In the novella, a married woman reads Wuthering Heights at the same time that she falls under the erotic and destructive spell of her own Heathcliff. In the stories that follow, a single photograph illuminates the intricate web of connections between friends at an Italian café; a forgotten act of violence in New York’s Carl Schurz Park returns to haunt the present; and a woman is prompted by a flurry of mysterious emails to recall her time as a member of the infamous Rajneesh cult.
...restrained but remarkably arresting ... Using the same flat, fragmentary style that proved so fruitful in her most recent novel, Sisters, Tuck constructs her narrator’s story from a series of short, clipped sections, sometimes a couple of paragraphs, others no more than a line or two per page. It’s a master class in digression as a narrative device ... Heathcliff Redux is a much more visibly knotty intertextual exercise ... Fittingly, Tuck’s novella eventually reveals itself to be more a tale of self-delusion and internal conflict than the grand romance we were initially led to believe ... a haunting if slightly unbalanced collection. There’s something endlessly fascinating in the way Tuck’s interest in literary relationships extends even to the works in her own oeuvre.
That the world can be unkind, particularly to women, isn't lost on Lily Tuck ... Tuck often writes about women whose prospects are limited by their historical era and choice of mate ... the women of the stellar Heathcliff Redux: A Novella and Stories are vulnerable in ways that the men around them are not ... The women of Heathcliff Redux aren't without agency: like their male counterparts, they take drugs, have affairs. But Tuck's stories' power imbalances, especially men's surpassing physical strength, keep the writer ever watchful, her sentences stark with circumspection and glistening with clarity ... superb.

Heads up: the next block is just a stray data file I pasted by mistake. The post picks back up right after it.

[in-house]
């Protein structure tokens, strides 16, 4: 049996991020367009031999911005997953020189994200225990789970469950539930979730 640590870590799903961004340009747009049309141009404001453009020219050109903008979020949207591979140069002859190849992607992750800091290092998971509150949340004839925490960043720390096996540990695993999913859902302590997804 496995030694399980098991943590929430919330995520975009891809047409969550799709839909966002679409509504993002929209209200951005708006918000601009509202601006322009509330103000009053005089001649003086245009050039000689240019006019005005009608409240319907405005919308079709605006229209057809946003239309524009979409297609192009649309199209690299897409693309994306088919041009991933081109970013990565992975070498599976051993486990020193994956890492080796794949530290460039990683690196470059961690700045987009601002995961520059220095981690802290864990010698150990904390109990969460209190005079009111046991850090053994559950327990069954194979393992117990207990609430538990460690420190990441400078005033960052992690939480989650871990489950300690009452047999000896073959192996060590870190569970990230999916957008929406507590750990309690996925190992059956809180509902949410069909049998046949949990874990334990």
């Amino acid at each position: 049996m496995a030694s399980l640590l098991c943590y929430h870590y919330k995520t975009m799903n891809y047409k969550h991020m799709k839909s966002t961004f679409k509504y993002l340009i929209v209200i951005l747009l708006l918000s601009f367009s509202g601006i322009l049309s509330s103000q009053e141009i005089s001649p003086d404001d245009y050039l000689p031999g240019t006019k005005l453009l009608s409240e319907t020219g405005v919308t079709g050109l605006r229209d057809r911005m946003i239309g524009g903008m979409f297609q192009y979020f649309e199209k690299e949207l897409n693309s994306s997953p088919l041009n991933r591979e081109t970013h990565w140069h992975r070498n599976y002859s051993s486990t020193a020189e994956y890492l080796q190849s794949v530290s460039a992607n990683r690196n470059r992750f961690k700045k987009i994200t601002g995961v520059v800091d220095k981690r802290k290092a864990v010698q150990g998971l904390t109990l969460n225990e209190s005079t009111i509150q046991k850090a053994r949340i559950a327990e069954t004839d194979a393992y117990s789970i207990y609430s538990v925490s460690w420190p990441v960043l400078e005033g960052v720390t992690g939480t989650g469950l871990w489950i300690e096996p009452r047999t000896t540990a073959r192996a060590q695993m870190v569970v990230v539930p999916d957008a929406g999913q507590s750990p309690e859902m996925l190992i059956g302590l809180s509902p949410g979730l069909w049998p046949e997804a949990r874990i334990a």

[Tuck] probes the gulf between expectations and reality as well as between outward appearances and internal disquiet in this collection of four short stories and a novella ... Tuck’s measured prose contrasts its matter-of-factness with the passionate overtones of Brontë’s original. The accompanying stories also showcase the author’s mastery of shorter form fiction ... Tuck’s restrained and elegant stories deceptively carry a deep emotional heft.